When I served in the area of “Mission and Outreach” for HPUMC, every year around Thanksgiving and Christmas my phone would start ringing off the hook. Folks would come pouring out of the woodwork, yearning to find some “soup kitchen” to serve lunch at on Thanksgiving Day, or some place to give out toys on Christmas morning.

These were always well-meaning folks who clearly had a fantasy in their mind of the “perfect” holiday. That fantasy involved doing some act of service along with their gathered family and friends. I suppose they imagined that they’d go serve some styrofoam plates of stuffing and turkey somewhere else, before returning home to stuff their own faces at home.

The problem, of course, is that TONS of other people all had the same idea; all at the same time. That first year I worked in mission/outreach, I called dozens of the agencies we worked with mostly closely (Central Dallas was probably one of them!), And over and over, I got the same message back:

During the holidays, these agencies were inundated by offers of help. People opened their checkbooks. People dropped off clothes (that’s a whole other story…) and food. People signed up to volunteer. And ultimately, the desire for folks to help outstripped the possible placements to serve.

Fast forward to…say…mid-July….

And in the heat of the summer, at the height of the vacation season, those same agencies –overwhelmed with donations of old shoes and dusty canned goods at Christmas– struggle each day to keep their doors open. Food donations dry up. Volunteers are scarcely seen (Everybody’s on vacation with their families!)

The point is this: your volunteerism IS need, just not on Christmas Day, or Thanksgiving Day, and probably not on MLK Day either.

The staffs of our best non-profits agencies work their butts off during the holidays. They put in long hours –and often work every weekend of the season– trying to match human need with the tidal wave of resources, human and otherwise, that come through theirs door at that time.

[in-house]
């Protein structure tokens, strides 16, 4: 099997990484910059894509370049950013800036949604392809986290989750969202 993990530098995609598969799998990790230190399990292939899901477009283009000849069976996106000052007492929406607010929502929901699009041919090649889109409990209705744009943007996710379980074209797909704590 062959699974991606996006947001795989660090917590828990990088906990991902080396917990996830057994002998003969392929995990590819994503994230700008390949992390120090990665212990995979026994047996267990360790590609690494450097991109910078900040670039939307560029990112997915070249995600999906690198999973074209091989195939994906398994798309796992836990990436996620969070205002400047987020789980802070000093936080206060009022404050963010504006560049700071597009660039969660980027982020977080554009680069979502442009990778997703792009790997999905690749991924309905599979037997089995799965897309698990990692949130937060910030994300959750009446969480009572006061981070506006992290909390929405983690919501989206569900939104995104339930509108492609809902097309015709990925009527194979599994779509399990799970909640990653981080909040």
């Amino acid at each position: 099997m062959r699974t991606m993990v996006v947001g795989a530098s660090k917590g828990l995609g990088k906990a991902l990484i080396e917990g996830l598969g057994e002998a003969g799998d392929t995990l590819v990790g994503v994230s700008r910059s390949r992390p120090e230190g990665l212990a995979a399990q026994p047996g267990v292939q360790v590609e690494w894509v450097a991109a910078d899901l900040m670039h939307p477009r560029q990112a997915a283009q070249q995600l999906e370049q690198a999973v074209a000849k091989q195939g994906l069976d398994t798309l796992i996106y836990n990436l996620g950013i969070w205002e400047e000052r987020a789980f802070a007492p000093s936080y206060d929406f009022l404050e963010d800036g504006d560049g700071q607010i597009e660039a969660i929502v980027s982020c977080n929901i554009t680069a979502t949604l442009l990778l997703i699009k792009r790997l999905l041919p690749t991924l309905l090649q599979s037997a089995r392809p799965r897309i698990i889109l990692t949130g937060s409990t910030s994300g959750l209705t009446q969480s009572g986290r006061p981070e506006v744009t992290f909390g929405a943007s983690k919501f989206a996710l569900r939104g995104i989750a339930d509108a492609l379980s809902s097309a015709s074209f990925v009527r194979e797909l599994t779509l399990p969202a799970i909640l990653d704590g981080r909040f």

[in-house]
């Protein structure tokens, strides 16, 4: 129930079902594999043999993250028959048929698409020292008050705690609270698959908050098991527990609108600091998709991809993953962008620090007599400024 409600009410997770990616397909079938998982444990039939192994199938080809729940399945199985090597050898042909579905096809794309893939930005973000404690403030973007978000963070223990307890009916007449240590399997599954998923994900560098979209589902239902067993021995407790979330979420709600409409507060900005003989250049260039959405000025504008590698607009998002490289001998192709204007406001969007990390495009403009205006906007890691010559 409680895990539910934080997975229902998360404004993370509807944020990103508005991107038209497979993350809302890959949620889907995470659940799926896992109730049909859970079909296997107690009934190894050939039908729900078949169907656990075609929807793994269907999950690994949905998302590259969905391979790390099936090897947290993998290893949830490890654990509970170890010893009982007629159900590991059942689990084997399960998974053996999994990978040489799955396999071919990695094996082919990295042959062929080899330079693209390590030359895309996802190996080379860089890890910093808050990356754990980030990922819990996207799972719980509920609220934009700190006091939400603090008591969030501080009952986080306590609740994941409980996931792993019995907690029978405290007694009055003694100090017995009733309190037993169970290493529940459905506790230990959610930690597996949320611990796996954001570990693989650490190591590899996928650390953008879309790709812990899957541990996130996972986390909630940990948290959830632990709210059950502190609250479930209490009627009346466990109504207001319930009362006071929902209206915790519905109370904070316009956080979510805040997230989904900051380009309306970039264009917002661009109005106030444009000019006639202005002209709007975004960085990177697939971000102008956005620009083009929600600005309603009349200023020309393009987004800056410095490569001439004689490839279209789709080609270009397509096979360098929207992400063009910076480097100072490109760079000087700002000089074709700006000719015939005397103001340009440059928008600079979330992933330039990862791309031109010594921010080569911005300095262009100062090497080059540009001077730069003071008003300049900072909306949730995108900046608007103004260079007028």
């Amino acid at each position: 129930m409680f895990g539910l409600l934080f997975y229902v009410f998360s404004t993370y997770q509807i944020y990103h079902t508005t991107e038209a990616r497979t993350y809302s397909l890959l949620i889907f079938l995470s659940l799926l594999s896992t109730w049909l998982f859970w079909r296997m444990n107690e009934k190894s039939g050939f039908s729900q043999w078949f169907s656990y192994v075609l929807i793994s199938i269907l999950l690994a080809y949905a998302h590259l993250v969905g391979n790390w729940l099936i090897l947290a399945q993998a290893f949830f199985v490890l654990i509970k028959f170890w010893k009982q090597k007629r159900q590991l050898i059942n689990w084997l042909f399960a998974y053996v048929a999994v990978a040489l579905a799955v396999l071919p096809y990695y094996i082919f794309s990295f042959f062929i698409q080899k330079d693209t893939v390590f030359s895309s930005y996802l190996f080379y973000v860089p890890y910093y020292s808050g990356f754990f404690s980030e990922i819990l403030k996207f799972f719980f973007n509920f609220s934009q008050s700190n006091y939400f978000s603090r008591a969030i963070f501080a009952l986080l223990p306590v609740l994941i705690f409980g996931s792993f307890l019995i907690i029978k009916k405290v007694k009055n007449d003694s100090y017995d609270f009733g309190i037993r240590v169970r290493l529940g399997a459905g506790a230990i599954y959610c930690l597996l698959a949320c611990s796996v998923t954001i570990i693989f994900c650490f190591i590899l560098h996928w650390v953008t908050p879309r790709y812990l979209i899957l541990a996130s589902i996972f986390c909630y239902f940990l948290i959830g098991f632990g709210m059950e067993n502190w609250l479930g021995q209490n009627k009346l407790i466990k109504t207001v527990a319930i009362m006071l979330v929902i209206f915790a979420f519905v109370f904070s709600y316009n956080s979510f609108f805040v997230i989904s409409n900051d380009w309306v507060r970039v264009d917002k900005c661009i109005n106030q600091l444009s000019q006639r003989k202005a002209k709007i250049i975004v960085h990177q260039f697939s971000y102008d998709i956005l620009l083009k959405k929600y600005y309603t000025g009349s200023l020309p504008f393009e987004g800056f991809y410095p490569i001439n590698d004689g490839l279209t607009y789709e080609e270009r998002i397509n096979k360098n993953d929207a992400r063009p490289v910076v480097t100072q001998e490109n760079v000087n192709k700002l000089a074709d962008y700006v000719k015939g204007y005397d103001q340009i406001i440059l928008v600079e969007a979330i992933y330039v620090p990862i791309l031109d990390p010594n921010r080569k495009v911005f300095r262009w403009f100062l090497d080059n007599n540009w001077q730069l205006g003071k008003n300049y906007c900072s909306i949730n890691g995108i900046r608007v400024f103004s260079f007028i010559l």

So, what? Two weeks later –while they are still trying to recuperate from the holiday– they’re supposed to gear up for another onslaught of volunteers and resources?!

Pretty bad timing, if you asked me.

See, Steve Blow makes it sound like everybody was just taking the day off and taking their eye off the ball. This is what annoyed me most about his essay.

My hunch? By the time MLK Day rolls around, the staffs of our best non-profits are just barely beginning to catch their breath from Christmas and Thanksgiving. It’s not that they are uncaring about the MLK holiday. It’s that their reserve of caring –their internal spirits, and their external supplies of goods and services– need some time to rest and renew.

My second hunch? The folks who first thought up this idea of “A Day On” never really bothered to ask any social service agencies what they thought about it. These places are not going to turn help down, don’t get me wrong.

But offer to sponsor “A Day On” in mid-July?
My guess is they’d well up with tears of joy.

If anything, we should be giving these folks the King Holiday OFF, offering them our profound thanks for their service during the just-concluded busiest time of the year.

So if your soul feels called to volunteer, fine. But don’t do it on Thanksgiving Day. Don’t do it on MLK Day. Do it on July 22nd. Do it on June 29th. Do it on some other mid-summer day when the rest of the world is on “summer break,” and your contribution will be desperately appreciated.

Call the North Texas Food Bank in June, and make a contribution to get them through the summer months. Call Central Dallas Ministries, or NDSM, and put in your name to do a day of service in late August. My guess is, they’ll need your help a lot more then, and your contribution will have more lasting meaning to everyone. Including you.

BUT!!! If honoring the vision of Dr. King is what you want to do, then forget about all of this.

“Huh?!” you say…

And this where Larry’s essay really gets at the crux and heart of the matter. The bottom line:

Dr. Martin Luther King was not about challenging people to develop their sense of “charity” for a day, he was about challenging people to change our systems so that our charity would no longer be necessary.

Larry says it better than I ever could. And I hope you’ll read these next paragraphs slowly, several times, and take these words to heart:

“Dr. King didn’t call folks to volunteer to help the poor. He wanted to know why so many people were poor in a nation of such opulence and wealth. So far as I know, Dr. King never organized a food pantry or invited the rich to serve in soup kitchens. He asked hard questions about the meaning of hunger and homelessness to our collective, national soul.